From ASCO: Early, rapid genetic testing can improve survival rates among late-stage lung cancer patients

June 03, 2022

Byline: Jeffrey A. Scott, MD, Chief Medical Officer, Integra Connect

Advances in genetic testing have made it possible to determine, at a molecular level, which treatment options will best target a specific form of cancer. Data suggests that applying precision medicine techniques in this way can improve survival rates as well as quality of life, especially for patients with late-stage diagnoses of aggressive cancers[1] such as stage 4 non-small cell lung cancer.

To date, uptake of universal genetic testing has been slow despite documented improved survivals. Research that Integra Connect will present at the American Society of Clinical Oncology (ASCO) Annual Meeting makes a clear case for broad early and rapidly reported genetic testing.

Our retrospective observational study, supported by Thermo Fisher Scientific, focused on 525 newly diagnosed stage 4 NSCLC patients with genetic mutations (or actionable oncogenic drivers, AOD). The study demonstrated the value of the Integra Connect database – which includes de-identified claims and clinical records for community-based oncology practices across the United States – as it relates to deriving actionable insights from real-world data (RWD) that hold the potential to vastly improve cancer patient outcomes.

More importantly, this retrospective observational study shows that for this population, genetic testing with rapid turnaround time is critical. Research has shown that up to 30% of patients die within three months of their initial diagnosis[2] – and this time is punctuated by a poor quality of life from symptoms such as loss of appetite, difficulty breathing, fatigue, and persistent coughing.[3] However, with proper testing leading to personalized treatment plans, I believe these patients may live longer, more productive, and less symptomatic lives following their cancer diagnosis.

The findings of our study indicate that rapid genetic testing is a critical step in determining the appropriate course of treatment for patients, based on their tumor’s specific genetic profile.  While those patients who were initiated on non-targeted treatments but switched to the appropriate targeted agents within 35 days had median survival of 672 days compared to 435 days in those not switched within this time frame, the patients with targeted treatment from the outset had a survival exceeding 800 days with median survival still not reached at the conclusion of the study.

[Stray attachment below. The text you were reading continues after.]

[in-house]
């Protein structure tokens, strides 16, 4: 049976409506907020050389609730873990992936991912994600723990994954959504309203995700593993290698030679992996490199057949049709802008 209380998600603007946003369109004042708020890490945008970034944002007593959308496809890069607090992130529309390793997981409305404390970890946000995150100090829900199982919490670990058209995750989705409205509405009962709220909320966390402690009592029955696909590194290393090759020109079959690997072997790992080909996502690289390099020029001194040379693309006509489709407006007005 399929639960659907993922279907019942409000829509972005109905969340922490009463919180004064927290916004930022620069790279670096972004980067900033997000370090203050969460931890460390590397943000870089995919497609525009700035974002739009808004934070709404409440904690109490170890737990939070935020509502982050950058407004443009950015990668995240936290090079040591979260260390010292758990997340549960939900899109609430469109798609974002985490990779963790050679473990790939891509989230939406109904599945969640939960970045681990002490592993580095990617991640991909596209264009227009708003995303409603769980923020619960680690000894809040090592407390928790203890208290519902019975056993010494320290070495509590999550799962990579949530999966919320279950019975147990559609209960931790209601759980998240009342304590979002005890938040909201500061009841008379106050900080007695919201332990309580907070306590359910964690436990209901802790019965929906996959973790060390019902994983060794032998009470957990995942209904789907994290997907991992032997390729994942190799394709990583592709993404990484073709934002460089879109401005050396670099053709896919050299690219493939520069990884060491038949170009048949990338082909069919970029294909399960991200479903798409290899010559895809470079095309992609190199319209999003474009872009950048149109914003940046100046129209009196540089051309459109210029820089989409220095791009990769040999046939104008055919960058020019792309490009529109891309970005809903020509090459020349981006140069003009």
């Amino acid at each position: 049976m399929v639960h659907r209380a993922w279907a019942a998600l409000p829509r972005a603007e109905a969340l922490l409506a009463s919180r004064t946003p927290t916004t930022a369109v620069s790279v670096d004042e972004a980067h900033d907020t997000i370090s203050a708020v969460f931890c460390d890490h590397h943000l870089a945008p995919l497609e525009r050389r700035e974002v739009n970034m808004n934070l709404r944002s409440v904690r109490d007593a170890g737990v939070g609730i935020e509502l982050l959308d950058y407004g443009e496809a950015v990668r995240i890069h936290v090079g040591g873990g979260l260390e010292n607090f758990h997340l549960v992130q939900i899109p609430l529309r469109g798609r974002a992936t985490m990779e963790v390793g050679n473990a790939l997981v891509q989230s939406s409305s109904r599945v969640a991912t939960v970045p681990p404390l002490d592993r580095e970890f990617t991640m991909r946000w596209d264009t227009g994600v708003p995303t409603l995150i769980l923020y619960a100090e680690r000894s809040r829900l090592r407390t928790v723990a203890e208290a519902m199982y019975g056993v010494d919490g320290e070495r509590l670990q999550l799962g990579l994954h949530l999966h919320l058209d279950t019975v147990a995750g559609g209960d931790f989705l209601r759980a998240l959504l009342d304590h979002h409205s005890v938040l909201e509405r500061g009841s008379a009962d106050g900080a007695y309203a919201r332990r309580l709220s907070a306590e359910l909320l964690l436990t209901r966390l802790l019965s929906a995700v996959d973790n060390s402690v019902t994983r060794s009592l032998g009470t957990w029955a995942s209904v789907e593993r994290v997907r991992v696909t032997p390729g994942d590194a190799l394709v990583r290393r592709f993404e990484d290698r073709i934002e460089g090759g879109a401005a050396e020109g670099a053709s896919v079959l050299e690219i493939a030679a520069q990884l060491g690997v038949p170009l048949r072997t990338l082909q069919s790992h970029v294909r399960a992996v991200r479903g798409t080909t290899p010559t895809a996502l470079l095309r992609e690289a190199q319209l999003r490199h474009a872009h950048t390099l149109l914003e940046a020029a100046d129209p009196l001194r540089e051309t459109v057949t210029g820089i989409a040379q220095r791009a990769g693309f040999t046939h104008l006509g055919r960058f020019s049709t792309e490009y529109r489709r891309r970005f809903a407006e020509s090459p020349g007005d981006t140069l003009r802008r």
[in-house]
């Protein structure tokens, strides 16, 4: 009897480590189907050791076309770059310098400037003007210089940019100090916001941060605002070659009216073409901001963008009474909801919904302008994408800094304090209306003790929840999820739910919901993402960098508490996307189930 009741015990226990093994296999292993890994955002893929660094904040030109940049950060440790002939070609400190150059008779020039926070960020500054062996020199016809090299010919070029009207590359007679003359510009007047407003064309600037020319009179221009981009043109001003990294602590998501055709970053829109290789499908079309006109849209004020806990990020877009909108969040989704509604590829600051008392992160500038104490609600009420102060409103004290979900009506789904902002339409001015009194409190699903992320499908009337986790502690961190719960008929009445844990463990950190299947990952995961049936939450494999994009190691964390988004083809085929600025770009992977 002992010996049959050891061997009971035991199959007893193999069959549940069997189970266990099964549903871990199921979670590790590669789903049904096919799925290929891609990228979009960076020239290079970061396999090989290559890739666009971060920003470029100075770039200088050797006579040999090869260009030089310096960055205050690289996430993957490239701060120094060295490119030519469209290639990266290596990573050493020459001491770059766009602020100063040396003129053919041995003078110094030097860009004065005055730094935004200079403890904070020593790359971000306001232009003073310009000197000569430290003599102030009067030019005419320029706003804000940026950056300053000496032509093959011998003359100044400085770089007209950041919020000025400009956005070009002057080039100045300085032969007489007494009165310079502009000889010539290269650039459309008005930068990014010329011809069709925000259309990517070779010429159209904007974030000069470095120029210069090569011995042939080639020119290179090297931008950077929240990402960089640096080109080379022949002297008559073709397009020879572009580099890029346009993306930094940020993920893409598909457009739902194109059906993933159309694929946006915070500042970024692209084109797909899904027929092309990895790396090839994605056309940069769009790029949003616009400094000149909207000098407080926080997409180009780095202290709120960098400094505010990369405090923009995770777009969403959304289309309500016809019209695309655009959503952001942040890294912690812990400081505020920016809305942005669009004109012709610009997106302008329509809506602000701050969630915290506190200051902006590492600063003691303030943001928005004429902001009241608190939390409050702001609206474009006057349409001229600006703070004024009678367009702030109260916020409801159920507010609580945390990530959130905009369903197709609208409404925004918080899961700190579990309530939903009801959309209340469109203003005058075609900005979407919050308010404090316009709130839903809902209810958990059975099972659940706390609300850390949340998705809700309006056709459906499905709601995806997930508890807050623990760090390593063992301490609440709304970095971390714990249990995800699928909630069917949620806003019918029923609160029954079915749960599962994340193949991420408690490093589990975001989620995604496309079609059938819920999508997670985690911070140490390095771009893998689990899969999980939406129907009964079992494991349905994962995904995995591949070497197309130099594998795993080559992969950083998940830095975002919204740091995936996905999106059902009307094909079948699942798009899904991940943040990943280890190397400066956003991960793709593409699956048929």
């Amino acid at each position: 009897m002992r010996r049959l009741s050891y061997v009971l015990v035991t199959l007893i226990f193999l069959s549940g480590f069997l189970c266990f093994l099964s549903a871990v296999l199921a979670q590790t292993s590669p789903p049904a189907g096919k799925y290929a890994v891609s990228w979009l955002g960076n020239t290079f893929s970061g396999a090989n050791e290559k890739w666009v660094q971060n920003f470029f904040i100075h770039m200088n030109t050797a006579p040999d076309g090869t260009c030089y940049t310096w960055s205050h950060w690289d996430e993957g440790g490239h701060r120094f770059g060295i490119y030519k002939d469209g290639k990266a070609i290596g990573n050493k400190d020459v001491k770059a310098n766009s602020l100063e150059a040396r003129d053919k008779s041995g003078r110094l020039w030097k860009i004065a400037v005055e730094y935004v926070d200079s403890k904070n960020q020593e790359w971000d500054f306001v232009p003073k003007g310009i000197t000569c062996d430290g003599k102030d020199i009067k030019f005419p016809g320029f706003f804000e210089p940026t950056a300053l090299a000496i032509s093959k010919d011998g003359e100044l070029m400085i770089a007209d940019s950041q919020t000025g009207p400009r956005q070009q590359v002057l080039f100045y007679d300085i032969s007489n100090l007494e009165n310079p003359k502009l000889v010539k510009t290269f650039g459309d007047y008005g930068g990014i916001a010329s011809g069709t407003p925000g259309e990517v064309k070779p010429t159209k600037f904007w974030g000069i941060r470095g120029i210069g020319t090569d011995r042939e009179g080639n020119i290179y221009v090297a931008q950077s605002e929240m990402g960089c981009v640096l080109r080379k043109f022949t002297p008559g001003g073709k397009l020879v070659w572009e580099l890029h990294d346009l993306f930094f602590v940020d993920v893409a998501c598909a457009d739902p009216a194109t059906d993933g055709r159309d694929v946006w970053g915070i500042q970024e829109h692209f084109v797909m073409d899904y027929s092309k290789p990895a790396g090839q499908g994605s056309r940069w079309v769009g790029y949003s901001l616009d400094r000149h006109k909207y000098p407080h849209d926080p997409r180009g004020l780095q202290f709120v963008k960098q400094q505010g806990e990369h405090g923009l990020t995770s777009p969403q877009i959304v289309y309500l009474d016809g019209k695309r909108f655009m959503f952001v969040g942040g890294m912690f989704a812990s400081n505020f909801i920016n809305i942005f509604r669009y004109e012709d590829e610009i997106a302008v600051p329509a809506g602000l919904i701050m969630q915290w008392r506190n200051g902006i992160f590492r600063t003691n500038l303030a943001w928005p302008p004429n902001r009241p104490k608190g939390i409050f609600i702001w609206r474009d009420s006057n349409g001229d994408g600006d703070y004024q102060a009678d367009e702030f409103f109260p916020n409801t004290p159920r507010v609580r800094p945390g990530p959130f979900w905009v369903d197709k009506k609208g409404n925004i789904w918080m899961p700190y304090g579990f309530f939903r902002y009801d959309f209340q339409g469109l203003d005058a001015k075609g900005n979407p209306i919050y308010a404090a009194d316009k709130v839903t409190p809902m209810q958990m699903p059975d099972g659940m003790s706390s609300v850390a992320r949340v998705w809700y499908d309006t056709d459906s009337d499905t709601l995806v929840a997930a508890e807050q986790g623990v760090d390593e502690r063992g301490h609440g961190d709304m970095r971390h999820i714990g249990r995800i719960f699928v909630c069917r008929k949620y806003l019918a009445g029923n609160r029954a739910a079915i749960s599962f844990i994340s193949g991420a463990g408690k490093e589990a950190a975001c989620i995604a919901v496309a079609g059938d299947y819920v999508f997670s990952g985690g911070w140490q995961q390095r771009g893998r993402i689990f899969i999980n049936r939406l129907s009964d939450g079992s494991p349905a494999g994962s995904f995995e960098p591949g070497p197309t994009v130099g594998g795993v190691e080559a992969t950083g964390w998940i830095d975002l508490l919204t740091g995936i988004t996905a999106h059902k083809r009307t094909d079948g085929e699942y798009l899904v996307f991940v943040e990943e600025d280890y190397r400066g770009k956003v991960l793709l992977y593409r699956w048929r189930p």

In addition, the results of our study emphasize the need for near-universal genetic testing to determine patients who harbor genetic mutations. Patients who have treatable, targetable mutations but who are never tested and thus mutations go unrecognized, or who are tested only after initial treatment is started, fall into the parameters of that group noted above with the poorest survival.

My colleague, Dr. Robert Smith, helped spearhead this study. When asked about the most notable takeaways from the findings, he shared the following:

“This study showcases the power and potential of RWD to help ensure clinicians have actionable insights at the point of care – insights that can fundamentally improve and extend the lives of patients facing cancer. With these findings in mind, clinicians can and should look to universally test the non-squamous NSCLC patient and test in a manner that turnaround time from test order to result is fewer than 14 days so they can ensure they’re offering the most effective, personalized treatment options for patients. With new agents, in the near future we may see the benefit of early testing of patients with squamous carcinomas.”

[1] Kato, S., Kim, K.H., Lim, H.J. et al. Real-world data from a molecular tumor board demonstrates improved outcomes with a precision N-of-One strategy. Nat Commun 11, 4965 (2020).

[2] Guo H et al. “How Long Have I Got?” in Stage IV NSCLC Patients With at Least 3 Months Up to 10 Years Survival, Accuracy of Long-, Intermediate-, and Short-Term Survival Prediction Is Not Good Enough to Answer This Question. Front. Oncol. 11:761042.

[3] Polanski J et al. Quality of life of patients with lung cancer. Onco Targets Ther. 2016; 9: 1023–1028.